Database Systems in Biology

Database Systems in Biology

Elisa Pappalardo (University of Catania, Italy) and Domenico Cantone (University of Catania, Italy)
DOI: 10.4018/978-1-4666-3946-1.ch007


The successful sequencing of the genoma of various species leads to a great amount of data that need to be managed and analyzed. With the increasing popularity of high-throughput sequencing technologies, such data require the design of flexible scalable, efficient algorithms and enterprise data structures to be manipulated by both biologists and computational scientists; this emerging scenario requires flexible, scalable, efficient algorithms and enterprise data structures. This chapter focuses on the design of large scale database-driven applications for genomic and proteomic data; it is largely believed that biological databases are similar to any standard database-drive application; however, a number of different and increasingly complex challenges arises. In particular, while standard databases are used just to manage information, in biology, they represent a main source for further computational analysis, which frequently focuses on the identification of relations and properties of a network of entities. The analysis starts from the first text-based storage approach and ends with new insights on object relational mapping for biological data.
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2. Biological Databases Design Principles

Designing a database is a complex task, which involves many related and conflicting aspects. The design and development of biological databases is not very different from the development of the “traditional” ones, as business or government databases: the first step is understanding the information to store in the database, and then translating them into a robust framework, debugging and maintaining the system (Birney and Clamp, 2004). Of course, this is not a simple task, since modeling a database structure requires a careful and complex analysis, and involves many problems.

2.1. Data Conservancy

One of the basilar problems encountered when designing biological databases concerns the data to store: data can be integrated across a unique species, or refer to multiple species (Paton and Goble, 2001). The first category of data is collected in deep databases; some examples are FlyBase (Drysdale and Crosby, 2005), that collects genetic and molecular data of the insect family Drosophilidae, the Mouse Genome Database (MGD) (Blake et al., 2003), and SCPD (Zhu and Zhang, 1999), SGD (Christie et al. 2004), YEASTRACT (Teixeira et al. 2006), YPD (Hodges et al. 1998) for Saccharomyces cerevisiae. While deep databases collect data of a single species, broad databases store biological information across multiple species; these data pertain to nucleotide sequences as in EMBL (Stoesser et al. 1999) and GenBank (Benson et al. 1998); protein sequences, as in SWISS-PROT (Bairoch and Boeckmann, 1992), MIPS (Mewes et al. 1997), PDB (Berman et al. 2002); pattern sequences, that represent the pattern associated with the alignments of the sequences, as in InterPro (Apweiler et al. 2001), PROSITE (Falquet et al. 2002), GELBANK (Babnigg and Giometti, 2004), collection of proteins, nucleotide sequences as in NCBI (Pruitt et al. 2006); genomic information, as transcriptome (Cahoy et al. 2008) and pathways, in MPW (Selkov et al. 1998), PUMA2 (Maltsev et al. 2006), LIGAND (Goto et al. 2002).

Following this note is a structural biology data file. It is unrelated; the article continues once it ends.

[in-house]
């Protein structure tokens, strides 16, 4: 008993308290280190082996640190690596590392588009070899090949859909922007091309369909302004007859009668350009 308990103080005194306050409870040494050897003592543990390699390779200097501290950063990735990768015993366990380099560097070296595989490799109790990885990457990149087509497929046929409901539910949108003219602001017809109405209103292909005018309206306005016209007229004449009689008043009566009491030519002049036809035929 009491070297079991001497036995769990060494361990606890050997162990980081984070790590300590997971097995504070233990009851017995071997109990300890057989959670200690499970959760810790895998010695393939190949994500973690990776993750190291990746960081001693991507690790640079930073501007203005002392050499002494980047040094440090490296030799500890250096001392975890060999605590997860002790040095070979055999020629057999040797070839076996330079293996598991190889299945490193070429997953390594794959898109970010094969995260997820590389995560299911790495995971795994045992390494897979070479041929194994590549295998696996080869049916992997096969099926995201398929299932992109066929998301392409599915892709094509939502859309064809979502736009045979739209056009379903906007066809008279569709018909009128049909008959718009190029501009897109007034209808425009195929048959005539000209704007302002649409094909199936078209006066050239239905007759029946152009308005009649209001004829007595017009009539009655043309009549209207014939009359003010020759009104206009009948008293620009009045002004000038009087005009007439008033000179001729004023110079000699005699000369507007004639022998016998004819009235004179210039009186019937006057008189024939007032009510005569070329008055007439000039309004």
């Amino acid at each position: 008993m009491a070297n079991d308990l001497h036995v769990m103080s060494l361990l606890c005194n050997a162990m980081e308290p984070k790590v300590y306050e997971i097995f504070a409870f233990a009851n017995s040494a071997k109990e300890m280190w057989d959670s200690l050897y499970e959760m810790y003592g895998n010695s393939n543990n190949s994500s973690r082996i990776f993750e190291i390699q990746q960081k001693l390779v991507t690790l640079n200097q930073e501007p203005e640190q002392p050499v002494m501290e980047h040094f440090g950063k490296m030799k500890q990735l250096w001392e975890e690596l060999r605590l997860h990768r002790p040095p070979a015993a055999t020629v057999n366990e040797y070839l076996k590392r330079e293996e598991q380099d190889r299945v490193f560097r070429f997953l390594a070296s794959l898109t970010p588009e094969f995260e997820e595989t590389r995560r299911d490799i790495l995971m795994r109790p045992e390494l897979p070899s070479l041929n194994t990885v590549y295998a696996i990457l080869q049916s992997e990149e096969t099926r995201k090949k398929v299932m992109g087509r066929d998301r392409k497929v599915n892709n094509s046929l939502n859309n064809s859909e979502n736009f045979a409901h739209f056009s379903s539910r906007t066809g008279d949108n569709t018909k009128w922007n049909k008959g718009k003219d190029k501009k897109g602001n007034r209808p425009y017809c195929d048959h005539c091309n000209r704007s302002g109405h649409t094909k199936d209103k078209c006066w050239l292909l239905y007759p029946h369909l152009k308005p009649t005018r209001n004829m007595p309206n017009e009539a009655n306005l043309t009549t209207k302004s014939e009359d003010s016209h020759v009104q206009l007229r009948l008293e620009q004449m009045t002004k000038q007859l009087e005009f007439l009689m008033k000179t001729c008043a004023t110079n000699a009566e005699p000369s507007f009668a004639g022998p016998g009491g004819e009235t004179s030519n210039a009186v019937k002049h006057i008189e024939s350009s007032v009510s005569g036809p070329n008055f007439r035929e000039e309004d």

A further classification distinguishes databases according to the source of data: primary databases contain biological information that are directly derived from experiments, as in EMBL (Stoesser et al. 1999) and GenBank (Benson et al. 1998), while secondary databases collect data derived from other storage sources, as repositories, different databases, analysis, i.e. in Swiss-Prot (Bairoch and Boeckmann, 1992) and ENZYME (Bairoch, 2000).

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